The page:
The plug-and-play retro console, originally set to launch with dozens of games on March 19, has been pushed back because “the manufacturing and shipping facilities in China have encountered an unavoidable suspension due to the current coronavirus (Covid-19) outbreak … We deeply apologize for the significant inconvenience, and we humbly ask your understanding and patience while we keep our close attention on the situation.”
This story originally appeared on Ars Technica, a trusted source for technology news, tech policy analysis, reviews, and more. Ars is owned by WIRED’s parent company, Condé Nast.
The delay follows warnings from other gaming hardware manufacturers that availability of existing products might be impacted by the virus’s spread. Nintendo said last month that it expected shortages of Switch hardware and peripherals in the Japanese market due to disruptions to the Chinese supply chain. (This despite the company moving some of its hardware production to Vietnam last year.) And Facebook-owned Oculus said to expect further shortages of the Quest VR headset as the company sees “additional impact to [its] hardware production due to the coronavirus.”
But the TurboGrafx-16 Mini is the first major piece of gaming hardware to see its initial release delayed by the virus’s impact. And the move highlights fears in some corners of the industry that Microsoft and Sony might be forced to delay their planned console launches later this year.
“The videogame sector is currently manufacturing, or beginning to, a once-in-several-years’ product generation change for the 2020 holiday season,” Jefferies Group said in an analyst note published last month (as reported by Business Insider). “If [company] shutdowns exceed a month or so, game schedules will be delayed. New consoles may likewise suffer supply issues from a prolonged disruption, ahead of their fall 2020 planned launches.”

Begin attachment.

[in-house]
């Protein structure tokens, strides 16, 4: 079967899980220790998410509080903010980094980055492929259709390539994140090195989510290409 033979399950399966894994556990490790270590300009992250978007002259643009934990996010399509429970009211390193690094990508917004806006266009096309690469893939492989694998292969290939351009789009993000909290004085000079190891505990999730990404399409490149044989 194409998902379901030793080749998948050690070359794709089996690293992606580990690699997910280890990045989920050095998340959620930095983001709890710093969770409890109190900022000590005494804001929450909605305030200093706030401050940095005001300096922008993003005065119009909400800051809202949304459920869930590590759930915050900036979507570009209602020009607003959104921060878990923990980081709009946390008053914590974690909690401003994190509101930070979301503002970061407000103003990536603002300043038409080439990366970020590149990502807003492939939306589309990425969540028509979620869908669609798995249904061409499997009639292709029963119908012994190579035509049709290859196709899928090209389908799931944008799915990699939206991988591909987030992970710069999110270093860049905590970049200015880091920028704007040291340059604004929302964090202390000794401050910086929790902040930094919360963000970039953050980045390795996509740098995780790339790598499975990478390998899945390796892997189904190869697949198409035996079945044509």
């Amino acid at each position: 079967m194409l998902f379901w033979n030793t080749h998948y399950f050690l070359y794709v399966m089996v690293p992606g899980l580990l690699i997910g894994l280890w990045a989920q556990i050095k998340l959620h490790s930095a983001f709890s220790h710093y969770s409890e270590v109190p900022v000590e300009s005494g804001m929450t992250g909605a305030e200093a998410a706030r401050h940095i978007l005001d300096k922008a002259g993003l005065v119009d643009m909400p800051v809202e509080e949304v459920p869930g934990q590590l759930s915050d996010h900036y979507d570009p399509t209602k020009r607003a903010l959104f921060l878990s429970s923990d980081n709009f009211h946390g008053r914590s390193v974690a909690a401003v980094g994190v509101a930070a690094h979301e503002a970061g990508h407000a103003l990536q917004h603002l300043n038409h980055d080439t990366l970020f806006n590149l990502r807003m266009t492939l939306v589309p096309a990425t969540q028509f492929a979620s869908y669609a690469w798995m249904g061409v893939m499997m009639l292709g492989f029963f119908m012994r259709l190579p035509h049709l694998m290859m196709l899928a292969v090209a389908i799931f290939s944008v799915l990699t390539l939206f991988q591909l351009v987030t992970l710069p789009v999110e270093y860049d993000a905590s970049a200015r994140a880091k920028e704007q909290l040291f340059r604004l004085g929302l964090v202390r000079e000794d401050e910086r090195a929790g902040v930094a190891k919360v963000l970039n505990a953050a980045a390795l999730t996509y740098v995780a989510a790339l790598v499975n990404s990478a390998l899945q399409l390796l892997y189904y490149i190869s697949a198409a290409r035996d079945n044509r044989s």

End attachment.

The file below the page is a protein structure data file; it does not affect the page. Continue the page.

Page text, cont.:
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Other industry watchers have pointed to apparent problems in Apple’s Chinese supply chain as evidence that console makers will have trouble producing enough new units for a major launch later this year. But Wedbush Morgan analyst Michael Pachter says such worries are premature, to say the least.
Apple “doesn’t really have a realistic manufacturing alternative because of the complexity of assembly (many components, very high specs, relatively high cost),” Pachter told TechRadar last month. “In contrast, Xbox and PlayStation don’t have to be produced in China, but obviously that is the lowest-cost country.”
For Microsoft’s and Sony’s console launches to face serious trouble, the impact of the coronavirus on production facilities would have to last through June, Pachter said. Even then, the console makers would likely have ample time to “quietly arrange for production in Taiwan and Vietnam (at a cost of maybe $5–10 per unit more, at most) just to be safe,” he said.
Microsoft announced last month that it was lowering its expected earnings guidance for the third fiscal quarter (ending March 31) because of negative impacts to the production of Surface and Windows OEM hardware. But the company said it expects the performance of other parts of its business, including the Xbox segment, to remain unchanged.
This story originally appeared on Ars Technica.
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